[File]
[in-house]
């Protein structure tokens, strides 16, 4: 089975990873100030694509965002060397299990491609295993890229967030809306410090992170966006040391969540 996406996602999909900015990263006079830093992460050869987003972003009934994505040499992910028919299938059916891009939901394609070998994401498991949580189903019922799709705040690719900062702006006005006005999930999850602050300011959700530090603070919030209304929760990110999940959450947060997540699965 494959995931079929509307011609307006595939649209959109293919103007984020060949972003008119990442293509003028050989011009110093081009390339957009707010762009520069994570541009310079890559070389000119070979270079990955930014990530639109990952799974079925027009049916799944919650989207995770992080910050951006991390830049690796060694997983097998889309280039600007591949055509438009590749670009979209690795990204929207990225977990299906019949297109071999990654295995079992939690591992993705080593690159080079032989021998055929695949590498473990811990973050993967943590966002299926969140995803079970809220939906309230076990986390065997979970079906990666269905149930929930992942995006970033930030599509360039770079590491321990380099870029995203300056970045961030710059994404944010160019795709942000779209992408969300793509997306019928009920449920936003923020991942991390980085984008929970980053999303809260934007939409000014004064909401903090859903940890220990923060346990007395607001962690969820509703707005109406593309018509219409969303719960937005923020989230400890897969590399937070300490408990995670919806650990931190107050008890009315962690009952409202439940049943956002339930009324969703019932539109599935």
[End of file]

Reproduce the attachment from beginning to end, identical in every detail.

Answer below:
[in-house]
């Protein structure tokens, strides 16, 4: 089975990873100030694509965002060397299990491609295993890229967030809306410090992170966006040391969540 996406996602999909900015990263006079830093992460050869987003972003009934994505040499992910028919299938059916891009939901394609070998994401498991949580189903019922799709705040690719900062702006006005006005999930999850602050300011959700530090603070919030209304929760990110999940959450947060997540699965 494959995931079929509307011609307006595939649209959109293919103007984020060949972003008119990442293509003028050989011009110093081009390339957009707010762009520069994570541009310079890559070389000119070979270079990955930014990530639109990952799974079925027009049916799944919650989207995770992080910050951006991390830049690796060694997983097998889309280039600007591949055509438009590749670009979209690795990204929207990225977990299906019949297109071999990654295995079992939690591992993705080593690159080079032989021998055929695949590498473990811990973050993967943590966002299926969140995803079970809220939906309230076990986390065997979970079906990666269905149930929930992942995006970033930030599509360039770079590491321990380099870029995203300056970045961030710059994404944010160019795709942000779209992408969300793509997306019928009920449920936003923020991942991390980085984008929970980053999303809260934007939409000014004064909401903090859903940890220990923060346990007395607001962690969820509703707005109406593309018509219409969303719960937005923020989230400890897969590399937070300490408990995670919806650990931190107050008890009315962690009952409202439940049943956002339930009324969703019932539109599935």